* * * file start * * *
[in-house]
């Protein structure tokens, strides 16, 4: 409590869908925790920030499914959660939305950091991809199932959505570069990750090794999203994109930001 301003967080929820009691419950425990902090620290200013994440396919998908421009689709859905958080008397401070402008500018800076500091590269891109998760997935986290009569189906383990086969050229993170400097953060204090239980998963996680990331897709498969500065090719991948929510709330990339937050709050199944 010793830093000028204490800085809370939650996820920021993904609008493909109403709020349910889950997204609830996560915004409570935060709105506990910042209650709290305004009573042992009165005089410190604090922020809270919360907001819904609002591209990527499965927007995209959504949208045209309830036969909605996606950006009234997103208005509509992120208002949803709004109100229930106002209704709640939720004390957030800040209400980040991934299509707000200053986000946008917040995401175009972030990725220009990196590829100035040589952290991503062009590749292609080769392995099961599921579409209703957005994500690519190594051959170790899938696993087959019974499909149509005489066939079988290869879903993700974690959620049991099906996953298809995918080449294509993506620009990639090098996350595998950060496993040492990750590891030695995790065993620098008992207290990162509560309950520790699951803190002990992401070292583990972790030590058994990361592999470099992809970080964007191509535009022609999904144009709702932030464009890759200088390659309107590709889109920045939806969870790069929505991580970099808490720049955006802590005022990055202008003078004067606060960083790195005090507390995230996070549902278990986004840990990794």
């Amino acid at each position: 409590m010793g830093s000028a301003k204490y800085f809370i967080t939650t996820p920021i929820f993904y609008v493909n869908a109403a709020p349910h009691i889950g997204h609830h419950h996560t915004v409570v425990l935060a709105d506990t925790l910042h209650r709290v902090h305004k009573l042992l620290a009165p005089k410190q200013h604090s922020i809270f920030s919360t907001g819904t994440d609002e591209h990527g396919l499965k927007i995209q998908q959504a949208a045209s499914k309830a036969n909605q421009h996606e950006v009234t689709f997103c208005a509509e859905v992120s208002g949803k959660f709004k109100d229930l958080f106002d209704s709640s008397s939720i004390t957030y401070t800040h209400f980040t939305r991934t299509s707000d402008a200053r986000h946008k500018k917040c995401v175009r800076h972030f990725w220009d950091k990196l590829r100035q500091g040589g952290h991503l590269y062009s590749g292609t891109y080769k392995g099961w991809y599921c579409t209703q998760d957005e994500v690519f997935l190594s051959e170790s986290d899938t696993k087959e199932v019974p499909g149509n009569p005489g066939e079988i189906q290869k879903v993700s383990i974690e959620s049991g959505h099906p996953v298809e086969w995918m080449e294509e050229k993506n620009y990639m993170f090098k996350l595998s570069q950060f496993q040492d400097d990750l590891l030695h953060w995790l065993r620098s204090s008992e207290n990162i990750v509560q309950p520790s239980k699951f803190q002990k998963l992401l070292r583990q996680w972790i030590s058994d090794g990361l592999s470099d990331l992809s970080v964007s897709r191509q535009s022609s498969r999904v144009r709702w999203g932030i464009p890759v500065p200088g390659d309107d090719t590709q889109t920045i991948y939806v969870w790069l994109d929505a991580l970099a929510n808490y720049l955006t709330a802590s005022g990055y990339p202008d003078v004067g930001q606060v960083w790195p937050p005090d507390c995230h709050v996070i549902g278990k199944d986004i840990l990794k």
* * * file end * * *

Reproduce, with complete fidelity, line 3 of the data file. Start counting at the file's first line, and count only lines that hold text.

């Amino acid at each position: 409590m010793g830093s000028a301003k204490y800085f809370i967080t939650t996820p920021i929820f993904y609008v493909n869908a109403a709020p349910h009691i889950g997204h609830h419950h996560t915004v409570v425990l935060a709105d506990t925790l910042h209650r709290v902090h305004k009573l042992l620290a009165p005089k410190q200013h604090s922020i809270f920030s919360t907001g819904t994440d609002e591209h990527g396919l499965k927007i995209q998908q959504a949208a045209s499914k309830a036969n909605q421009h996606e950006v009234t689709f997103c208005a509509e859905v992120s208002g949803k959660f709004k109100d229930l958080f106002d209704s709640s008397s939720i004390t957030y401070t800040h209400f980040t939305r991934t299509s707000d402008a200053r986000h946008k500018k917040c995401v175009r800076h972030f990725w220009d950091k990196l590829r100035q500091g040589g952290h991503l590269y062009s590749g292609t891109y080769k392995g099961w991809y599921c579409t209703q998760d957005e994500v690519f997935l190594s051959e170790s986290d899938t696993k087959e199932v019974p499909g149509n009569p005489g066939e079988i189906q290869k879903v993700s383990i974690e959620s049991g959505h099906p996953v298809e086969w995918m080449e294509e050229k993506n620009y990639m993170f090098k996350l595998s570069q950060f496993q040492d400097d990750l590891l030695h953060w995790l065993r620098s204090s008992e207290n990162i990750v509560q309950p520790s239980k699951f803190q002990k998963l992401l070292r583990q996680w972790i030590s058994d090794g990361l592999s470099d990331l992809s970080v964007s897709r191509q535009s022609s498969r999904v144009r709702w999203g932030i464009p890759v500065p200088g390659d309107d090719t590709q889109t920045i991948y939806v969870w790069l994109d929505a991580l970099a929510n808490y720049l955006t709330a802590s005022g990055y990339p202008d003078v004067g930001q606060v960083w790195p937050p005090d507390c995230h709050v996070i549902g278990k199944d986004i840990l990794k």